Sunday, April 5, 2015

The Haiku of OSINT for 04/05/15

Black swan at hotspot
OSINT analyst tracking
Expecting surprise

Naval War College Foundation's Global Hotspots Symposium 2015 In San Francisco

I attended the Naval War College Foundation's annual San Francisco seminar last month.  This is the third time I've attended and this year's "Global Hotpots Symposium" delivered my money's worth.  The photos below depict the day's action at the Marines' Memorial Club.  The comments below are paraphrased from the speakers, with my own thoughts in bold text.

The first speaker described the insecurity plaguing the Middle East.  Her factual descriptions of conditions in the region were impeccable.  The story of ISIS's rise from the remnants of Al-Qaeda and the Al-Nusra Front in Syria is well-documented.  The Assad regime's brutal suppression of its own people was a factor the West must acknowledge.  ISIS captured billions in wealth from looting Iraqi assets in Mosul and draws fighters from around the world.  Disproportionate numbers of wanna-be jihadis are coming from Tunisia, Morocco, and Lebanon.

I disagree with expert assessments of ISIS's tactical and operational prowess.  Photos of their "technical" gun trucks with anti-aircraft weapons hastily placed in pickup trucks show an amateurish approach to fire support.  The gunners in the truck beds aim wildly without even using iron sights.  They exhibit no evidence of combined arms maneuver despite claims of capturing US-made Iraqi armored vehicles and aircraft.  I have seen no evidence in open sources of a logistics system ISIS uses to sustain its captured materiel.  Terror tactics work against Iraqi forces with no ideological cohesion or nationalist sentiment of their own.

I do agree with our NWCF speaker that ISIS excels at information operations.  Erasing the Iraq-Syria border signals Arab rejection of Sykes-Picot colonialism.  Executing POWs wearing orange jumpsuits symbolizes revenge for the perceived US humiliation of Muslim prisoners at Gitmo.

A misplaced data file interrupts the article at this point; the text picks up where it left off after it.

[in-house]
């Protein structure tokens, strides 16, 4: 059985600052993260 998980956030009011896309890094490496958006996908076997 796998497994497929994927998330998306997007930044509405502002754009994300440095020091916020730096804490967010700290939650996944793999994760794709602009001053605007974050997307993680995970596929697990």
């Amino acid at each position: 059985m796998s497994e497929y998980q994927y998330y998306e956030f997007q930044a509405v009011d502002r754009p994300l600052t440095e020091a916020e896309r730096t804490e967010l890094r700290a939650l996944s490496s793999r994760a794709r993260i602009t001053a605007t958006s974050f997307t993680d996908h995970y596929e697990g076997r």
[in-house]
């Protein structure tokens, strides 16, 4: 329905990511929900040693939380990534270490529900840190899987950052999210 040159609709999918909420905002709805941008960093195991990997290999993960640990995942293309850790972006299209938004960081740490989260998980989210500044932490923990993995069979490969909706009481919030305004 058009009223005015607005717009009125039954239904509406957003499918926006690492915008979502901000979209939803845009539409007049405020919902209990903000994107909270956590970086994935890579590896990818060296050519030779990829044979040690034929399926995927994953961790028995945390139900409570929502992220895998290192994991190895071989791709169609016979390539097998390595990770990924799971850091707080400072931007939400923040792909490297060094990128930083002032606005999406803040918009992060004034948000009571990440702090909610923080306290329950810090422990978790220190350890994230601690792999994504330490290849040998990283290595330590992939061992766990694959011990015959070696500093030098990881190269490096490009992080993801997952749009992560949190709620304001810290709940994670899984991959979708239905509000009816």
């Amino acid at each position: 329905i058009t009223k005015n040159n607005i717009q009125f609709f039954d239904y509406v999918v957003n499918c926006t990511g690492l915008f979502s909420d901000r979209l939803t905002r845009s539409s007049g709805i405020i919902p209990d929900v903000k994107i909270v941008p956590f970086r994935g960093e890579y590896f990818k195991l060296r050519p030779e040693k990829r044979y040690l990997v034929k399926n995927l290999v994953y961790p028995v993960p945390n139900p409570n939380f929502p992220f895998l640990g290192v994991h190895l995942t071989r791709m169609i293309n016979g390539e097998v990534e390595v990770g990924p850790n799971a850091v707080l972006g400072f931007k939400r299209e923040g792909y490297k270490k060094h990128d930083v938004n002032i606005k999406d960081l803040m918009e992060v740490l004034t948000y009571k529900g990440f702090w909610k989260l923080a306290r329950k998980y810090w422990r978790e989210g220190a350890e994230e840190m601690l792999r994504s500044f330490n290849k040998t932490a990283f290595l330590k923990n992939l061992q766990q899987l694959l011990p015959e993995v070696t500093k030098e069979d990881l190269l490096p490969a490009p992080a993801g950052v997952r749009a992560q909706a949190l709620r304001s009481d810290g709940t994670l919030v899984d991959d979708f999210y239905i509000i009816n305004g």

Syrian refugees have been straining civil society in Jordan and Lebanon for several years.  Sunni Arab states may be turning against ISIS, at least among the Gulf sheikdoms.  Turkey and Saudi Arabia could easily be decisive against ISIS if they act.  Saudi Arabia just committed more air and ground forces to fight the Houthis in Yemen than they ever committed against ISIS.  The kingdom obviously believes Iranian influence to its south is a bigger threat than barbarians to its north.  The NWCF speaker astutely observed that the Sunni states tolerated ISIS's expansion as a way to pressure Iran.

Sunni ISIS fighters obviously target Shia.  I don't buy the argument that ISIS represents an existential threat to Iran that justifies Iran's pursuit of nuclear weapons.  Tehran's threat of a nuclear program is more valuable as a strategic deterrent to Saudi Arabia and Turkey.  I also don't buy arguments that ISIS cannot be destroyed with military force.  They have a strategic-level center of gravity in Raqaa that a ground campaign can destroy.  They also have financial channels from oil revenue and donations that the US can interdict.

Our speaker noted that ISIS's logistics system includes smuggling routes across Turkey's southern border.  The anti-ISIS coalition's effort to retake Kobane makes decent strategic sense in that context.  The coalition's failure to counter ISIS propaganda makes no sense; ISIS's narrative of romance, revenge, honor, and adventure appeals to disaffected youth.

The second NWCF speaker described recent tension between North Korea and South Korea over the Northern Limit Line (NLL).  He recapped recent Hermit Kingdom antics as a reminder that the country's "Byungjin line" requires a dual track of economic development and nuclear weapons.  The world still cannot confirm whether the DPRK has installed a nuclear warhead on a ballistic missile.

The Korean War Armistice left the two Koreas' western maritime boundary undefined.  The North has tested the US and ROK commitments to uphold the NLL several times.  North Korea appears to have three aims:  maintaining economic rights to fishing and crabbing waters; retaining Haeju's port access to save shipping costs on its maritime route with China; and maintaining the ease of dropping SOF on islands close to the ROK.

North Korea has zero interest in submitting its NLL objections to international mediation.  Its KPA Navy is too weak to seize disputed islands outright from the ROK.  The Cheonan sinking incident was the North's way of testing how much the US and ROK are willing to escalate after an obvious provocation.  I am unclear on whether the NLL represents an airspace boundary as well as a maritime one.  I do not know whether the ROK has an identification friend or foe (IFF) system compatible with US aircraft but common sense dictates that they should.  South Korea's declared ADIZ clearly extends beyond the NLL, so any North Korean air-sea operation in the NLL's vicinity would demand a military response.